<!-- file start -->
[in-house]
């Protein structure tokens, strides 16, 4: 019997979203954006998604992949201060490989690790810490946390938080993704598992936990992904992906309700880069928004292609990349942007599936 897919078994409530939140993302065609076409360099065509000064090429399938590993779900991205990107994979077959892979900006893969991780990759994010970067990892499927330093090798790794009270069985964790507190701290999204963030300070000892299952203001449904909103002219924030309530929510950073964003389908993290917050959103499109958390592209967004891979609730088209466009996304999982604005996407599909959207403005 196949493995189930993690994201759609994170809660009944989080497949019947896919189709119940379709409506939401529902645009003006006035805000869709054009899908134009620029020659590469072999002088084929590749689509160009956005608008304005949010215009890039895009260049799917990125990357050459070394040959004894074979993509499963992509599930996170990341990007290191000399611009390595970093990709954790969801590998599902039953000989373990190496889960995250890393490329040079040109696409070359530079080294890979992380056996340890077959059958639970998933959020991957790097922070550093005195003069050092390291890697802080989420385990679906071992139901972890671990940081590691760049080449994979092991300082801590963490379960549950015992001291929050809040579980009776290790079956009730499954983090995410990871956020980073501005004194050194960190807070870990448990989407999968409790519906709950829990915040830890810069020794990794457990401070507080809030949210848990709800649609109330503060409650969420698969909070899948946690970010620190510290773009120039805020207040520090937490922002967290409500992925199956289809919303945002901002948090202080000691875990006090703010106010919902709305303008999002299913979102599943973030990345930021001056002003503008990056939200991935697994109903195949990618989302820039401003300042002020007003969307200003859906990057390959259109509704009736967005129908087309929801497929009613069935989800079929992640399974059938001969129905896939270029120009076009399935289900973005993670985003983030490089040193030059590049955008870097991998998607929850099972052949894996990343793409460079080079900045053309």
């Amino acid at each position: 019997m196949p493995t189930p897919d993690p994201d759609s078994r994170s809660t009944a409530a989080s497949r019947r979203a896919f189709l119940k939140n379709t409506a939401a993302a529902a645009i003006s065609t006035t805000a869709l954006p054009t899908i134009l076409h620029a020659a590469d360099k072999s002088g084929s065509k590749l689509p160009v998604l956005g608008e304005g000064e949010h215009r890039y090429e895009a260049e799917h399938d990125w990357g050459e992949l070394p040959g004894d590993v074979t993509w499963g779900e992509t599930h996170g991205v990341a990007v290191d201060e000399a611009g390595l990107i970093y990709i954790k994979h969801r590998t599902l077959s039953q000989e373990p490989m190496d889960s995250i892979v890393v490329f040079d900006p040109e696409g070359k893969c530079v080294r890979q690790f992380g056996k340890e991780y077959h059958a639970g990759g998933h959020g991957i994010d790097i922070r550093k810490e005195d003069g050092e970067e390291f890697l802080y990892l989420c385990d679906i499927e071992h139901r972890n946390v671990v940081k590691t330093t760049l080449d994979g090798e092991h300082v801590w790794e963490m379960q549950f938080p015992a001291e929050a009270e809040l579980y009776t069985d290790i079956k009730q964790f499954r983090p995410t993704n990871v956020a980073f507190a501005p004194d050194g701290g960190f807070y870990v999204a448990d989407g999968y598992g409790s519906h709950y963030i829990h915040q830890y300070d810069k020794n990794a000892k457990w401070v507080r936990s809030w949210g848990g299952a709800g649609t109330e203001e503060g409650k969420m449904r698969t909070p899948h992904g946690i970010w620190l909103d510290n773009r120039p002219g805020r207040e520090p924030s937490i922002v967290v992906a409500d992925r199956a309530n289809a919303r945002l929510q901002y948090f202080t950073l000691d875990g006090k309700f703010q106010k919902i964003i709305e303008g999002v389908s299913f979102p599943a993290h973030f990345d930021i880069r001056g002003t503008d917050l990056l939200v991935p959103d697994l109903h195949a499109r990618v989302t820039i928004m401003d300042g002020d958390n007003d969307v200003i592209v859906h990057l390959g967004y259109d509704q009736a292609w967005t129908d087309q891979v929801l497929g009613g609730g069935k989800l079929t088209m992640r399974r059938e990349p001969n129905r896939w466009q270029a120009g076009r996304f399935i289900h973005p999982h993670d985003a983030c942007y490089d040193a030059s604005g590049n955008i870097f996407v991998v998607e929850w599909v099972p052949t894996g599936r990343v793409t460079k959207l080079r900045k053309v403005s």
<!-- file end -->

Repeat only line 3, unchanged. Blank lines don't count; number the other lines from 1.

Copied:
């Amino acid at each position: 019997m196949p493995t189930p897919d993690p994201d759609s078994r994170s809660t009944a409530a989080s497949r019947r979203a896919f189709l119940k939140n379709t409506a939401a993302a529902a645009i003006s065609t006035t805000a869709l954006p054009t899908i134009l076409h620029a020659a590469d360099k072999s002088g084929s065509k590749l689509p160009v998604l956005g608008e304005g000064e949010h215009r890039y090429e895009a260049e799917h399938d990125w990357g050459e992949l070394p040959g004894d590993v074979t993509w499963g779900e992509t599930h996170g991205v990341a990007v290191d201060e000399a611009g390595l990107i970093y990709i954790k994979h969801r590998t599902l077959s039953q000989e373990p490989m190496d889960s995250i892979v890393v490329f040079d900006p040109e696409g070359k893969c530079v080294r890979q690790f992380g056996k340890e991780y077959h059958a639970g990759g998933h959020g991957i994010d790097i922070r550093k810490e005195d003069g050092e970067e390291f890697l802080y990892l989420c385990d679906i499927e071992h139901r972890n946390v671990v940081k590691t330093t760049l080449d994979g090798e092991h300082v801590w790794e963490m379960q549950f938080p015992a001291e929050a009270e809040l579980y009776t069985d290790i079956k009730q964790f499954r983090p995410t993704n990871v956020a980073f507190a501005p004194d050194g701290g960190f807070y870990v999204a448990d989407g999968y598992g409790s519906h709950y963030i829990h915040q830890y300070d810069k020794n990794a000892k457990w401070v507080r936990s809030w949210g848990g299952a709800g649609t109330e203001e503060g409650k969420m449904r698969t909070p899948h992904g946690i970010w620190l909103d510290n773009r120039p002219g805020r207040e520090p924030s937490i922002v967290v992906a409500d992925r199956a309530n289809a919303r945002l929510q901002y948090f202080t950073l000691d875990g006090k309700f703010q106010k919902i964003i709305e303008g999002v389908s299913f979102p599943a993290h973030f990345d930021i880069r001056g002003t503008d917050l990056l939200v991935p959103d697994l109903h195949a499109r990618v989302t820039i928004m401003d300042g002020d958390n007003d969307v200003i592209v859906h990057l390959g967004y259109d509704q009736a292609w967005t129908d087309q891979v929801l497929g009613g609730g069935k989800l079929t088209m992640r399974r059938e990349p001969n129905r896939w466009q270029a120009g076009r996304f399935i289900h973005p999982h993670d985003a983030c942007y490089d040193a030059s604005g590049n955008i870097f996407v991998v998607e929850w599909v099972p052949t894996g599936r990343v793409t460079k959207l080079r900045k053309v403005s």